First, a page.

“Brutal Beauty” came out in 2010. It was directed by Chip Mabry, and looks into Portland’s Rose City Rollers over the course of about a year and a half. It showed in some indie film festivals, but never was picked up for any significant distribution. It is now available for rental on Netflix. “Derby, Baby!” came out in 2012, with a much wider scope to show a lot of different leagues and people involved in the sport. The filmmakers took an unusual distribution route with this one; they teamed up with individual roller derby leagues to host screenings around the world and split the proceeds. Eventually it will be available on DVD and, I think, Blu-ray.

In addition to these films, there are several other roller derby documentaries, with probably a dozen more in some stage of production. Most of these films suffer from the same weakness. Some guy with a camera becomes a fan of roller derby, starts following his local hometown team, and then decides to make a documentary about them. I have personally met about six filmmakers who are trying to work on different films of this type, which means there are probably more than twice that many.

The fatal flaw of this type of film is that the market is almost non-existent. That is because of two things. First, any film that is about specific players making their way up the ladder—as many roller derby documentaries are—has a limited lifespan. The average career of a roller derby skater is only about three years. So by the time the film is finished being shot, and then edited, and then sold, and then shown in theaters, most of the people who are in the film are not even involved in roller derby anymore. And because the sport is changing so fast right now, the best you can get is an unsatisfying snapshot of what it used to be like a few years ago. The second—and much bigger—reason there is no market for this type of film is that only the fans of a local team are really interested in a documentary of that local team. As much as the guy with the camera thinks his local team is unique and exciting and interesting, nobody in Atlanta wants to watch a documentary about a roller derby team in Vancouver.

This brings up a bigger issue that I should back up and explain. There is not a significant audience for roller derby documentaries of any kind—even the really good ones. First, in most of the world, there really isn’t much of a market for documentaries of any kind. In addition, even though derby is the fastest-growing women’s sport in the world (so I’ve read), it is played by only around 10,000 skaters worldwide, and watched by an audience of probably 50,000 to 100,000 real fans. That is about 1/50th the size of lacrosse. And how many lacrosse documentaries have you and your family seen at the local cinema this year?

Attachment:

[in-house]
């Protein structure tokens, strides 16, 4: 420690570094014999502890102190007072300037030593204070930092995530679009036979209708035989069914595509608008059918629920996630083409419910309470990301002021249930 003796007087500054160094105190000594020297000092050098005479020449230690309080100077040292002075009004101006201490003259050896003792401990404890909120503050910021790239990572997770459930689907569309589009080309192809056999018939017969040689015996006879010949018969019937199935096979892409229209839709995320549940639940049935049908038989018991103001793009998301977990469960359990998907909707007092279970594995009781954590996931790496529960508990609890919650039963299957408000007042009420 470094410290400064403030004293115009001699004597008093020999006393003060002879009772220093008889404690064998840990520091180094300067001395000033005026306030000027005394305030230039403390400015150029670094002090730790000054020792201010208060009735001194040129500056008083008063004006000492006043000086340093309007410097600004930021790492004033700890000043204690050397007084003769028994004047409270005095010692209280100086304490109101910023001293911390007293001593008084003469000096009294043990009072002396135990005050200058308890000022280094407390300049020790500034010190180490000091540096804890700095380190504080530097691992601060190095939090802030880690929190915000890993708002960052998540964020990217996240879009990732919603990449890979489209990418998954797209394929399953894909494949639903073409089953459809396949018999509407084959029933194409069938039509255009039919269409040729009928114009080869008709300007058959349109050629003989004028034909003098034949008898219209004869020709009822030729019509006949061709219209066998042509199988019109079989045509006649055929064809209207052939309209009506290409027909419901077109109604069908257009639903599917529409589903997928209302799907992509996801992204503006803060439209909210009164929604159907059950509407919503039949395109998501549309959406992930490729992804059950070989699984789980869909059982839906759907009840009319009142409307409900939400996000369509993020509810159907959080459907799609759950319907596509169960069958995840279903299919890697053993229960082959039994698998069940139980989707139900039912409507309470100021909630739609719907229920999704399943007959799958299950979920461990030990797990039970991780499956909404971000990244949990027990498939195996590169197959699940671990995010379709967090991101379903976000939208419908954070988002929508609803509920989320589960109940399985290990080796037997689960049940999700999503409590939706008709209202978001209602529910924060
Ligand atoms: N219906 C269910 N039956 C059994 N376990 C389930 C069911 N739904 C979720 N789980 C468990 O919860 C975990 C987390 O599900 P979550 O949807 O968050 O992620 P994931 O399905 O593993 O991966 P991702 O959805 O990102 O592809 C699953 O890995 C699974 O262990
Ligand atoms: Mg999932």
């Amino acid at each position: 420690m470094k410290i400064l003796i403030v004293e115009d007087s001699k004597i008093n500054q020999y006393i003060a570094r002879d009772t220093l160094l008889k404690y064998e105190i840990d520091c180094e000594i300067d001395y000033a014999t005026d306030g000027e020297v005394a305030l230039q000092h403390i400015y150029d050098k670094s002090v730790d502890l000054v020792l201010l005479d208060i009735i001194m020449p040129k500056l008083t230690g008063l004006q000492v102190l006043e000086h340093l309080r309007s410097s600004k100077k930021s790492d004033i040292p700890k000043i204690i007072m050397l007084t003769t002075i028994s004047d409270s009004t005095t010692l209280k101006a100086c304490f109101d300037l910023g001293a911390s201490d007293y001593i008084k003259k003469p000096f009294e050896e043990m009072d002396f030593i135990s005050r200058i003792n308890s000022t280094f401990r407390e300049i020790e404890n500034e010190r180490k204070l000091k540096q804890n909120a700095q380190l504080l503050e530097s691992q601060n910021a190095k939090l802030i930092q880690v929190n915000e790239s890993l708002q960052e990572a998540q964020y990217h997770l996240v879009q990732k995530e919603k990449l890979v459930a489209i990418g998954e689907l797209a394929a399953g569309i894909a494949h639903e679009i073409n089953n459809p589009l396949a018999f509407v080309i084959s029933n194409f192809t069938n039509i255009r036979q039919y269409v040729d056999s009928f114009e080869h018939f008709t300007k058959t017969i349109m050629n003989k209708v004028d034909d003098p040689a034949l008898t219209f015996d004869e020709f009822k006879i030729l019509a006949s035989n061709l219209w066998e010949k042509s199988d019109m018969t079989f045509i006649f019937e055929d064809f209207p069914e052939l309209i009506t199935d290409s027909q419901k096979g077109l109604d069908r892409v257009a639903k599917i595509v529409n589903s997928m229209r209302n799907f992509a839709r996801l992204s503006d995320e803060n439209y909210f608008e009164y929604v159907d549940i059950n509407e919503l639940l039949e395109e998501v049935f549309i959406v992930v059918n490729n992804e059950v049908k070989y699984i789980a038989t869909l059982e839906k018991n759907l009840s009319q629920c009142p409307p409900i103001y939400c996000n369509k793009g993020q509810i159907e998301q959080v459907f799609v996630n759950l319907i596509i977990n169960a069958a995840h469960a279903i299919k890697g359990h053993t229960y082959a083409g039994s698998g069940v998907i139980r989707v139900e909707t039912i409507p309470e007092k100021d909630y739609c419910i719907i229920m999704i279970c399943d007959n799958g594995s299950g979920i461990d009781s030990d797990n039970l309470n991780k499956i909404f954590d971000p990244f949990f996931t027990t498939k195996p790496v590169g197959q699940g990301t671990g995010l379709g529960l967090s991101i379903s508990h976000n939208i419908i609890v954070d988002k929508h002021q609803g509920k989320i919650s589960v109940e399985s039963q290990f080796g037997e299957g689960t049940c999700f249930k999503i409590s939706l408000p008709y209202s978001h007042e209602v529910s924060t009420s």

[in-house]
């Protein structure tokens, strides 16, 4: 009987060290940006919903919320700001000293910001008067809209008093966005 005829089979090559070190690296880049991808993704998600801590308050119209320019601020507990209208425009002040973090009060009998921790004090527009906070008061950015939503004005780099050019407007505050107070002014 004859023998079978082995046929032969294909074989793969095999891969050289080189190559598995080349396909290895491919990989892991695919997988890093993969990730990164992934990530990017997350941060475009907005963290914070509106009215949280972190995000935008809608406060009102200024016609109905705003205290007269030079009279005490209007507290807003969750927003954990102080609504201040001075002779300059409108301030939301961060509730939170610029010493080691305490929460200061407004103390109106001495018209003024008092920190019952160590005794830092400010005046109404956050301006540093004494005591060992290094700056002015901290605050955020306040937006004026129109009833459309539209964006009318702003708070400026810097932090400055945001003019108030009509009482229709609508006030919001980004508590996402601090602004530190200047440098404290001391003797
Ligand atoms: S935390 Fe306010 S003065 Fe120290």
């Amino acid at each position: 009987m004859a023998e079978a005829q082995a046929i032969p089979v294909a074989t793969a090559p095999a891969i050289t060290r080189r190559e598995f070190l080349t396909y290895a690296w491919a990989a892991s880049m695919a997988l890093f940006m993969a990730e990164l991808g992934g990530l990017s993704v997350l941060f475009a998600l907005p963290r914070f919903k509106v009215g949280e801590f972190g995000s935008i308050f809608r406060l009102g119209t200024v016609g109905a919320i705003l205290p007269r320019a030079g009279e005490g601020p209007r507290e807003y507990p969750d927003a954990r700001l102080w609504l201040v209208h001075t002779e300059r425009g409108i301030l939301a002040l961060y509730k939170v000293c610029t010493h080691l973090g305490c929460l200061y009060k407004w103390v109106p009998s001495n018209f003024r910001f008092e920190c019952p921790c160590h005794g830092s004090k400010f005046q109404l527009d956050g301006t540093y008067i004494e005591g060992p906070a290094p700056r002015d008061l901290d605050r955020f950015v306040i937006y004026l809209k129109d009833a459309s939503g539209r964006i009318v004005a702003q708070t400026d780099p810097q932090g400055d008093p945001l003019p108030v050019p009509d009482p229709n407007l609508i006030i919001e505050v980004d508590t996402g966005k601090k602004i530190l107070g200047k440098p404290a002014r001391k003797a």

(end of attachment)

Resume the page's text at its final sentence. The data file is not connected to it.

I have given a lot of thought to this issue because I used to be one of those dozens of filmmakers working on a roller derby documentary. I even had a pretty unique angle that most of the derby films never took. Instead of focusing on my hometown league, I was looking at the roller derby community as it varies around the country (the USA, which is where I live). I was not so much interested in the history of the sport, or roller derby rules and strategy, or how my hometown league came to be. What excites me is the unique culture that has grown up around the modern version of the sport.

I cancelled that film project about halfway through production. But from the ashes of that film came something new and unique, a weekly online video series. It is called Derbyverse, and each 6-to-10 minute episode focuses on a single person involved in modern roller derby. Most of the episodes are about skaters, but it is not just famous players whose names are known to everyone in the roller derby community. I am trying to show the full spectrum of people in the derby universe—the “derbyverse.” So there are some skaters you have never heard of, plus officials, fans, and volunteers. You can watch the series at http://youtube.com/Derbyverse and we have a Facebook page at http://facebook.com/Derbyverse. Come check it out. I think you’ll enjoy it.

Fergus Roller Derby Presents Francey Pants – August 23, 2012